NC shutting down Work First
Posted October 14, 2013
Updated October 15, 2013
Raleigh, N.C. — More needy families in North Carolina will begin feeling the pinch of the shutdown Monday, as the state suspends its Work First program, a federally funded program also known as Temporary Aid to Needy Families (TANF).
State Department of Health and Human Services spokeswoman Julie Henry confirmed that, as of Monday, DHHS has instructed county offices that "no new approved applications for Work First should be processed because of the unavailability of federal funds."
The short-term assistance program is designed to help families stay off welfare by supplying limited cash benefits, child care, food stamps and Medicaid for up to three months.
In September, the cash assistance payments for Work First totaled almost $4.8 million. More than 20,700 people were served by the program statewide last month, including 13,761 children.
North Carolina is the only state in the country shuttering its program.
Henry said the freeze includes applications pending as of Monday, as well as re-certifications for November. While most program beneficiaries have already received their October checks, she said," If you are on Work First now, you should not expect to get a check in November if the federal shutdown continues."
People can continue to apply for TANF benefits, Henry stressed, adding that most counties have enough administrative money left to keep the doors open.
"We’re working with our federal dollars," Henry said. "We just we don’t have the funds for the Work First."
All other states and the District of Columbia have opted to continue their programs so far, using state funds and anticipating federal reimbursement.
A Sept. 30 letter from the federal Office for Family Assistance urges states to keep TANF open, saying any needed expenditures will be paid back once the shutdown has ended.
"Allowable expenditures jurisdictions make between October 1, 2013, and the date that an extension is enacted would be eligible for reimbursement with federal TANF or CCDF (Child Care and Development Fund) funds made available under an extension, unless Congress specifies otherwise," the letter from Acting Assistant Secretary George Shelton reads in part..
"Once there is legislation extending the funding, and provided Congress does not specify otherwise, a TANF expenditure could qualify either for federal reimbursement or to count as a maintenance-of-effort expenditure, and the state, DC, and territory will be permitted to choose whether to receive reimbursement or count the expenditure toward satisfying its maintenance-of-effort requirement," the letter says.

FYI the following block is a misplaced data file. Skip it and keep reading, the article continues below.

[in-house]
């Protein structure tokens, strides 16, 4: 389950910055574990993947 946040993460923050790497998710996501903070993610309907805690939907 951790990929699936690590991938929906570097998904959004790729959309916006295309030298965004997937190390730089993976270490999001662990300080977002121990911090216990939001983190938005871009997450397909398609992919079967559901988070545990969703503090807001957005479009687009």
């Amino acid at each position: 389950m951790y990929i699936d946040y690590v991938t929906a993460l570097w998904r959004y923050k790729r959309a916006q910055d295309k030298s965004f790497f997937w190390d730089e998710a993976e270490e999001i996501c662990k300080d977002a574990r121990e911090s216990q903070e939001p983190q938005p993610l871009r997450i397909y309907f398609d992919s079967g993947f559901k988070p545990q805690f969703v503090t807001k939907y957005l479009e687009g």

Henry said the letter was not a sufficient guarantee of repayment.
"From our perspective, the offer that was made about possible reimbursement was not a definitive enough commitment about reimbursement for us to count on that," Henry said.
She couldn't comment on why other states viewed it differently.
Democratic Congressmen David Price, G.K. Butterfield and Mel Watt sent Gov. Pat McCrory a letter Tuesday urging him to continue operating TANF during the shutdown, noting that the reimbursement guarantee was "good enough for 49 other states."
Alexandra Sirota, executive director of the left-leaning North Carolina Budget and Tax Center, says it would be extremely unlikely for members of Congress to vote not to pay their states back once the impasse is over.
Sirota compared the decision to stop the program to last week's decision to stop offering WIC benefits. North Carolina was the only state to halt issuing food vouchers for the Special Supplemental Nutrition Program for Women, Infants and Children program. That decision was abruptly reversed Thursday evening after media inquiries about it.
"North Carolina is the only state that’s doing this," Sirota said. "This isn’t a necessary course of action."
Critics of the decision say the state's $650 million "rainy-day fund" could easily cover a short-term loan to Work First.
Earlier in October, Arizona Gov. Jan Brewer said she would halt TANF benefits in her state but quickly reversed her decision after a public outcry.